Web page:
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January 2012 Issue
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A short history of… sleeping comfortably

Finding something soft and warm to sleep on is essential to a good night’s sleep in the outdoors. By Ross Millar

It’s almost innate, the knowledge to separate oneself from the hard surface, be it for easing a body bruised and battered from a heavy pack or to insulate oneself from the cold ground.

Te Rangi Hiroa in The Coming of the Maori on the chapter on Houses wrote “…fern was spread for bedding. The fern was covered with coarse flaxen mats, which were covered with finer mats when the house was occupied”. Similarly my tent floor last summer, on a trip up the East Sabine, was spread with a bed of old dry fern leaves and I slept soundly and relatively comfortably.

Laws of physics state that if there is a temperature differential then energy in the form of heat flows from a higher temperature to a lower temperature, the greater the difference the faster the energy flows. Lying still our bodies produce about 70-watts of heat output, comparable to a mid-range incandescent light bulb. If the air temperature is 10°C and our body temp is the average 37°C then the laws of thermodynamics will be trying to bring our body temperature down to 10°C. We attempt to stop this process by insulating ourselves with clothes during the day and a sleeping bag at night. Often the insulation provided by the sleeping bag and the ground is not enough to stop us losing heat energy by convection to the ground and we add some material layer to insulate us from the ground. Dry grass might be OK but it by the end of the night as been compacted down and probably isn’t providing much insulation nor softness.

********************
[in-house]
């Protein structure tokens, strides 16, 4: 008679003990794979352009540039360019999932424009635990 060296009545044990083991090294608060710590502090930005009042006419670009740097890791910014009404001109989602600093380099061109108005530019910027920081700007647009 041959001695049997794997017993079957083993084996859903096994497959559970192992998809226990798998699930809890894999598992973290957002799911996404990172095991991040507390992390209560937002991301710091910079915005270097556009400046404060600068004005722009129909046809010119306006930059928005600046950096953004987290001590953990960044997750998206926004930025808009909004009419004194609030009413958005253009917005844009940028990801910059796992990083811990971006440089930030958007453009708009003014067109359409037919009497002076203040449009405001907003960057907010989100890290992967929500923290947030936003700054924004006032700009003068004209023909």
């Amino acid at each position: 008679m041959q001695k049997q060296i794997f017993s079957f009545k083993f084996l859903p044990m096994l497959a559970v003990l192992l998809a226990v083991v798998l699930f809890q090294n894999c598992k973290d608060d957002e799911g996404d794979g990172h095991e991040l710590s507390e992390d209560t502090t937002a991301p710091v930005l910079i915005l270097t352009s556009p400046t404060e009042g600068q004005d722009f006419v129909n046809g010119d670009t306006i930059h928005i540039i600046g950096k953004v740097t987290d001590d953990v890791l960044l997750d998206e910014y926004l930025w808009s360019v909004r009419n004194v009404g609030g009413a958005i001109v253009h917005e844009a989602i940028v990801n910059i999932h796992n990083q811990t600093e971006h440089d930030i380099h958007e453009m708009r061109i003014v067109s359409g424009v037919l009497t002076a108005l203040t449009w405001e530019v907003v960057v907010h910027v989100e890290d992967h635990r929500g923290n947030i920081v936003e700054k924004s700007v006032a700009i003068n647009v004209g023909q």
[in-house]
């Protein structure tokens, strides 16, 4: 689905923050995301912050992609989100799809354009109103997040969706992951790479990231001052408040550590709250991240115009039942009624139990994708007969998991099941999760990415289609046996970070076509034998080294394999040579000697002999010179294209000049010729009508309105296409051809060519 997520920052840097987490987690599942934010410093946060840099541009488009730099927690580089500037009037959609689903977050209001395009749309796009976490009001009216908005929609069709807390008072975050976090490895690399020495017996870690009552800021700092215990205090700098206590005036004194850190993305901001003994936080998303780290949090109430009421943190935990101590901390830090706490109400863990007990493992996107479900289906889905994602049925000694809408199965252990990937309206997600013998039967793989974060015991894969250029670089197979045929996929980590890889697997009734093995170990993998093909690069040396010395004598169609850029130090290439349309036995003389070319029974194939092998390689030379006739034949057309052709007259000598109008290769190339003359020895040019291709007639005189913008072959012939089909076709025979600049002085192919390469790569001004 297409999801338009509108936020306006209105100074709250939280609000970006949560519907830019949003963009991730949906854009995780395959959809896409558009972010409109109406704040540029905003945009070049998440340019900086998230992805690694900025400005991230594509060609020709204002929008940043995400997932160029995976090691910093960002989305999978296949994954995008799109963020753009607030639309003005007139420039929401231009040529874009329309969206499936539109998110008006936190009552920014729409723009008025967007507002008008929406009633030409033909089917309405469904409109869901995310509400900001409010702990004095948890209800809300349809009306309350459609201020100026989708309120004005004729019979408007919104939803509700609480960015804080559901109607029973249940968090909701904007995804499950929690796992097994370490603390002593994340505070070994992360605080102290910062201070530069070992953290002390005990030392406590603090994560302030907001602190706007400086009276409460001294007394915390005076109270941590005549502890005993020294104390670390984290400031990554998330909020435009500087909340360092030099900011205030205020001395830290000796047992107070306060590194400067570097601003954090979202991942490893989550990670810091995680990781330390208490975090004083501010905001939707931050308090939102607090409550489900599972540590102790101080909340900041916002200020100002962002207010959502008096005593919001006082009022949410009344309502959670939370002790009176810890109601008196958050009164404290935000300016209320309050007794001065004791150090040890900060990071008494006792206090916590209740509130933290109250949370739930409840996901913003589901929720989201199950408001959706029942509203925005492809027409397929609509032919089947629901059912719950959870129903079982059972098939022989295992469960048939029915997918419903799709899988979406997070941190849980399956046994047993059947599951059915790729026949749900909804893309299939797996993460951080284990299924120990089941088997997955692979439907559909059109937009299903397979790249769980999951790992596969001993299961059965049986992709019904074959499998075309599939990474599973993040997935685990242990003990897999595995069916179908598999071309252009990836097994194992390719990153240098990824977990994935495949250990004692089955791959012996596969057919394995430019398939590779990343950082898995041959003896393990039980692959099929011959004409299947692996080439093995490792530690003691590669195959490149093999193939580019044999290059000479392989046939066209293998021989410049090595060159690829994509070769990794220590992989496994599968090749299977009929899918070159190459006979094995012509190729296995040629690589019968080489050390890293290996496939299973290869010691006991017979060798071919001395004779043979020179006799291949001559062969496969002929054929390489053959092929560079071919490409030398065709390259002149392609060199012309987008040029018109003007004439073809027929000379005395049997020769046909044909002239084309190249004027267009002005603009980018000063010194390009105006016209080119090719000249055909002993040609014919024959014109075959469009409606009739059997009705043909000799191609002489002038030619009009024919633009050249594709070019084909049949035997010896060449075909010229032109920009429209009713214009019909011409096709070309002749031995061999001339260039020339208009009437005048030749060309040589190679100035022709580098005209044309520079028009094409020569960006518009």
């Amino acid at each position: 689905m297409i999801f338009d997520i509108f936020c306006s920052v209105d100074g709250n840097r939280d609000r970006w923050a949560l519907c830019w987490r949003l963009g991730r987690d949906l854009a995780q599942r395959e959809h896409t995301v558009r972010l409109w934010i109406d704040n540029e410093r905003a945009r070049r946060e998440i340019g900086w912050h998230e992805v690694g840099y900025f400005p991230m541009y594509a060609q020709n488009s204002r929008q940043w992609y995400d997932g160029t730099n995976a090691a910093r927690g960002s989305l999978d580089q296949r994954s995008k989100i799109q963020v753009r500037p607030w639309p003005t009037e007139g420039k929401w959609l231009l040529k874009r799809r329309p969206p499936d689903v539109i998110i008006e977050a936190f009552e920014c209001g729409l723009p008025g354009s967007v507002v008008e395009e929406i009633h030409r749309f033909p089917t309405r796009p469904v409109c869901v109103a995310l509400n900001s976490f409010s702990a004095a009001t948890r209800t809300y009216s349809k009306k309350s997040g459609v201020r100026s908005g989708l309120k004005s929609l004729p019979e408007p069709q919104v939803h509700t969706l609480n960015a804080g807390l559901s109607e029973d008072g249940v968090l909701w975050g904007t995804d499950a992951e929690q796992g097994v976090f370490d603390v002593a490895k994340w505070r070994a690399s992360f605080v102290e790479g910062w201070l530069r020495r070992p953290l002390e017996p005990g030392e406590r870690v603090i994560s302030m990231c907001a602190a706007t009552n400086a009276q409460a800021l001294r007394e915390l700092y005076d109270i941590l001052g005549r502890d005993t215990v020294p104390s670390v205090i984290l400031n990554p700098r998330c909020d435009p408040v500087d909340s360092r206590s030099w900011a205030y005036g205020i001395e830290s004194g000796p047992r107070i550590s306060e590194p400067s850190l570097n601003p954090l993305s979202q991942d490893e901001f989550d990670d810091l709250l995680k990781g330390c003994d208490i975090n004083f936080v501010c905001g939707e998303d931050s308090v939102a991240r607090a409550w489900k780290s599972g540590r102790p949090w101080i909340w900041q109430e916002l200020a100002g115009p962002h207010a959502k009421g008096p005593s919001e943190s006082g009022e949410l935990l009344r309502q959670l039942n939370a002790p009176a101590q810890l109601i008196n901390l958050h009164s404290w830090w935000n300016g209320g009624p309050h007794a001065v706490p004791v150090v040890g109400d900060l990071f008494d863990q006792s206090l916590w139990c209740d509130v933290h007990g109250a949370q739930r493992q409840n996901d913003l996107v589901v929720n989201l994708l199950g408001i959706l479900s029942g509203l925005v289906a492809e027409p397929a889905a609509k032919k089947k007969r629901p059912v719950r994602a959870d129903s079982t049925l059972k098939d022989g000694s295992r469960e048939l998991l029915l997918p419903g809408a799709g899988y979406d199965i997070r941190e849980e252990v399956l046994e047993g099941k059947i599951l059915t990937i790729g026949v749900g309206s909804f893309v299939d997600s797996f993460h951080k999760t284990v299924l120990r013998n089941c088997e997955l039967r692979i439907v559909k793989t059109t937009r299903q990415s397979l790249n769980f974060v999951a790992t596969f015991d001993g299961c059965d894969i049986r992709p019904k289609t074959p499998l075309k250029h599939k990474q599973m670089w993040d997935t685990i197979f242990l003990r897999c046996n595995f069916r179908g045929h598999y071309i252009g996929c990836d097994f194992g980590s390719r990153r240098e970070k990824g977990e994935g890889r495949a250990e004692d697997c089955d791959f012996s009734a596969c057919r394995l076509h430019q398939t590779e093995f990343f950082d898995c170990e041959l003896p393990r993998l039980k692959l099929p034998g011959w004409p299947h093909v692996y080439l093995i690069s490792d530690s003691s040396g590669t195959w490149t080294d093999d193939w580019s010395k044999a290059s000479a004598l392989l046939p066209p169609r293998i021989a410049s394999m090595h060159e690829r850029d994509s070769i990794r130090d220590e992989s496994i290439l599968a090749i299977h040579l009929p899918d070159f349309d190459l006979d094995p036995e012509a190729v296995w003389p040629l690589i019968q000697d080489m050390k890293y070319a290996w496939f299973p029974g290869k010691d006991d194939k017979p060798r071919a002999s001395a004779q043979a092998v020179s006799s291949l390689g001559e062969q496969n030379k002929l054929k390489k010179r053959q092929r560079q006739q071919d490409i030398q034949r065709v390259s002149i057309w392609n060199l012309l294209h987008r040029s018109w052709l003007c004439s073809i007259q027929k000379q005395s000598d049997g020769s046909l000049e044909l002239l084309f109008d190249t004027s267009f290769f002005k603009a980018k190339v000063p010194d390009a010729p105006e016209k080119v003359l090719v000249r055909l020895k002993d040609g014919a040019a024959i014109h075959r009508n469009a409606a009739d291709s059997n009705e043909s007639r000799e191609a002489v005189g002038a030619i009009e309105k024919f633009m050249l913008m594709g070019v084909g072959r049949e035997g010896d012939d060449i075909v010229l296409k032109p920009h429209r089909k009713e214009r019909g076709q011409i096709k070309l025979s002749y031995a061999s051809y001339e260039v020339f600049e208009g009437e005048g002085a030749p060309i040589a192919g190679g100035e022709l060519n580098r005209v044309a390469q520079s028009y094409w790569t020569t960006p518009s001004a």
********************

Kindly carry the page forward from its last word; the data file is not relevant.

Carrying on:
An air mattress such as a Li-Lo gives some softness but the insulating properties aren’t that great since the air inside moves around as it looses heat to the ground. Closed cell foams and air mattresses with insulating material inside counter that air movement, have reduced thermal conductivity and thus provide better insulation.

In 1931 Stefan Mangold applied for the international patent on an ‘Air-tight Closed Hollow Body’ – the mattress that would become known by the brand Li-Lo, a joined tubular construction that superseded unbaffled inflatable pillows and mattresses made from all manner of materials, including animal skins, from as early as the 15th century.

Plastic polyethelene was developed by British chemists in 1933 and post war it was blended with copolymers and foamed with gases that enabled the cell components of the foam to become closed like lots of small balloons joined together. The foam gained the descriptive name ‘closed cell’ or ‘sealed cell’ foam and has the advantage of being water resistant, providing good thermal resistance, having strength and being inexpensive to produce. It wasn’t immediately of appeal to trampers and climbers though – and even in 1953 Sir Edmund Hillary and Sherpa Tenzing still carried air-mattresses to Camp Nine before summiting Everest.

In the early 1970s that Jim Lea and Neil Anderson of American company Cascade Designs, patented the Therm-a-Rest ‘self-inflating’ air-mattress. Self-inflating air-mattresses are made of open cell foam, a slab of which is contained within an envelope of airproof fabric with a valve in the corner. Their weakness is, of course, to the envelope being holed and the mattress deflating. On the other hand, even crampons will do little but cosmetic damage to closed cell foam slabs.

No mattress on its own will make you warm – it can only keep you warm in combination with other factors: your energy/heat expended, the quality of your sleeping bag and the environment you are in. They can, however, make a massive difference to comfort.

Value every minute of sleep you get in the outdoors as golden moments; some days you won’t manage to get too much and it can impact on the day ahead.